The book, Longer Days has already earned enthusiastic reviews from Jeremy Corbyn MP and actor Julie Hesmondhalgh.

The book of his memoir is now available in South London book shops : Dulwich Books, 6 Croxted Rd, West Dulwich SE21 8SW Chener Books, 14 Lordship Lane, SE22 8HN Review, 131 Bellenden Road, Peckham SE15 4QY Bookmarks! Bloomsbury Street, WC1 5QB Housmans, 5 Caledonian Road, Kings Cross N1 9DX Rye Books, 47 Northcross Road, SE22 9ET Crow on the Hill, 50 Westow Street, Crystal Palace SE19 3AF Clapham Books, 26 The Pavement, SW4 OAJ Kirkdale Bookshop, 272 Kirkdale, Sydenham SE26 4RS The Word, 314 New Cross Road, SE 14 6AF

Main pic: At a bomb crater. Fred Roy is the left of the two gentlemen, top right.


Two extracts from Longer Days…

Dr Head

On his family doctor I still cherish memories of the last time I saw Dr Head.

It was late autumn 1940, when Hitler was doing his utmost to blitzkrieg dear old scruffy Camberwell off the map.

There he sat, small and round, balding at the back, crouched over his heavy old fashioned desk, littered with the tools of his trade.

A stethoscope curled round a half consumed bottle of medicinal Scotch.

A crested china ashtray – ‘A present from Margate’ – full of ash and cigarette butts.

Bottles of medicine he had dispensed himself stood ready for collection, as did a pile of out dated periodicals and magazines removed from the waiting room and destined to help the war effort.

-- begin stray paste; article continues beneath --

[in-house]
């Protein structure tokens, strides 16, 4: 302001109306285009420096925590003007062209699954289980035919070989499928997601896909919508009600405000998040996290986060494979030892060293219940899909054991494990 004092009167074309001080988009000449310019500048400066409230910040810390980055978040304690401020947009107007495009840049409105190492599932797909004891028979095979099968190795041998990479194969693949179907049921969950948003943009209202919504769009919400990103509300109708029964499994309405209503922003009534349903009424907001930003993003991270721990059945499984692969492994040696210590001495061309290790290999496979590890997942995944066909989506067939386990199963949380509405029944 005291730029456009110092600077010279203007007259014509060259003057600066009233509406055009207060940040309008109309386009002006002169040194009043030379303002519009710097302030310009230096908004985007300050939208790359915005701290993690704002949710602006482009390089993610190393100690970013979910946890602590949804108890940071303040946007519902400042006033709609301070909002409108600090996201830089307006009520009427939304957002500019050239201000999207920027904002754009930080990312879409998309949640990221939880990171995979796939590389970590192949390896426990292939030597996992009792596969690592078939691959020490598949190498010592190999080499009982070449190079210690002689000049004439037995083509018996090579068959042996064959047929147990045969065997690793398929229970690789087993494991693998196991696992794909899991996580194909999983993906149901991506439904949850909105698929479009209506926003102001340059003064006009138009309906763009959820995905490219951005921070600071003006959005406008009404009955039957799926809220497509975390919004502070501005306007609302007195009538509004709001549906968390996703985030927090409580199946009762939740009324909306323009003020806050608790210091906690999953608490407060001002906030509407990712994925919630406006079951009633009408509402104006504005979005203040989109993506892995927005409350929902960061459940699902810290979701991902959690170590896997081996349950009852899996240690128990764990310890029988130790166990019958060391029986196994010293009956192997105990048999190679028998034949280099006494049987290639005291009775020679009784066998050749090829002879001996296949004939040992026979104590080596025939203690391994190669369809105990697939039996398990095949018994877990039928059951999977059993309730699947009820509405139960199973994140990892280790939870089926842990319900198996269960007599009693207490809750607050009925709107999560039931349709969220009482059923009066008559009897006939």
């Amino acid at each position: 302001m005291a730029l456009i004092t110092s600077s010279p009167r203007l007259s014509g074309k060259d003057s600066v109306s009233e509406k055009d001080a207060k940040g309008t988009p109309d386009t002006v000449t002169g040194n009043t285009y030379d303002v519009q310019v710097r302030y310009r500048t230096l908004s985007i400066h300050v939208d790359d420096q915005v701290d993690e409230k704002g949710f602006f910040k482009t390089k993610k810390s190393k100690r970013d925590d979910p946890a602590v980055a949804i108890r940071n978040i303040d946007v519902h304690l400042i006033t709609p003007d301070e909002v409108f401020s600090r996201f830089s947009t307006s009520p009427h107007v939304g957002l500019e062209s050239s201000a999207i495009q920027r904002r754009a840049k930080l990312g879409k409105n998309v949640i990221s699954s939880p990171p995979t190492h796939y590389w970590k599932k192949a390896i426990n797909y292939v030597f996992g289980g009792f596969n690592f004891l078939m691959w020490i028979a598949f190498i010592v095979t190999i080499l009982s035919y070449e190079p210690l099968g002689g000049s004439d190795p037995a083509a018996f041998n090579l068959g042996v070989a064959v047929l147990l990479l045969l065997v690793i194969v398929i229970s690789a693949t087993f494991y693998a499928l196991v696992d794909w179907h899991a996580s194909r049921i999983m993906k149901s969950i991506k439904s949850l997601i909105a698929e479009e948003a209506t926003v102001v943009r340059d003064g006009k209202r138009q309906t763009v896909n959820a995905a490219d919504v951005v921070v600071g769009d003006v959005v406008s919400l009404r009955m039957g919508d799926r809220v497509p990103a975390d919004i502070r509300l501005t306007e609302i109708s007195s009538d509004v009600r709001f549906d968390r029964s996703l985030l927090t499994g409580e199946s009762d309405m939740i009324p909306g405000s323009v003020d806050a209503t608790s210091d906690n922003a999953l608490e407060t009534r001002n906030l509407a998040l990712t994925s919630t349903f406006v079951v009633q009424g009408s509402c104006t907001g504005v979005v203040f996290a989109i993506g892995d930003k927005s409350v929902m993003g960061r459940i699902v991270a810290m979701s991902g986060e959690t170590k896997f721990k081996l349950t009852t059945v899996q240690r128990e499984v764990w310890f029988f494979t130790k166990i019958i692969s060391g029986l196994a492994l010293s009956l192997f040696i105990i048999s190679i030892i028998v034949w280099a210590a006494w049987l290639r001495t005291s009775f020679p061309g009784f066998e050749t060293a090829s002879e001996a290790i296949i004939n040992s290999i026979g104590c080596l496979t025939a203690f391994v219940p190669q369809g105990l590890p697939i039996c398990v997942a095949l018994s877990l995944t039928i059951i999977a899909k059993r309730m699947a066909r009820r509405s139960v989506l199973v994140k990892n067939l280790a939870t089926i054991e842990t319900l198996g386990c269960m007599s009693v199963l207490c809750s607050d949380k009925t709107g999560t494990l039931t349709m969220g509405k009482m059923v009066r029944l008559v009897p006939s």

Half hidden below some medical pamphlets were fearsome looking instruments that would have delighted a De Sade or Torquemada.

It was dusk, just prior to the ghostly banshee howling of the air raid sirens heralding the arrival of Goering’s aeronauts and another night of pounding guns screaming bombs, death and destruction.

After writing my prescription, coughing and wheezing, he stubbed out his soggy dog end and re-lit a fresh Players medium.

Looking up he shook his wise old head and said, “These things will be the death of me”.

Sadly his diagnosis proved correct, and only a year or so later, while still in practice at 96 he went to bed one night never to wake again.

Second World War

Aliens were speedily rounded up at the start of the war; even bakers who had lived here for generations were not spared.

Frenzied mobs stoned and looted their shops, many were beaten up injured-even killed, simply because a great, great grand parent had permitted himself to be born in Kaiserland.

Naturally we were not told these things or allowed to witness them.

Harold and Elsie were still too young to appreciate what it was all about, but every morning on my way to school I had to pass the burnt out ruins of the shop where only days before we had bought our daily bread.

It saddened and sickened me, as I had liked the lady who had often given me a currant bun or surplus cake to eat on the way home.

But before long some of the patriotic fervour even rubbed off on the children as young as myself.
Anyone we disliked was dubbed “a stinking rotten German” and Hun replaced the Indians in our cowboy games.

Shown lurid pictures of the evil Hun tossing poor little Belgian babies into the air and then impaling them on their upturned bayonets horrified and frightened us.

‘That will happen here if we fail in our duty to King and country,’ we were told.

Just what we were to do as children was never made clear but we shared the general determination to do our bit-whatever that was.

More excerpts in next week’s paper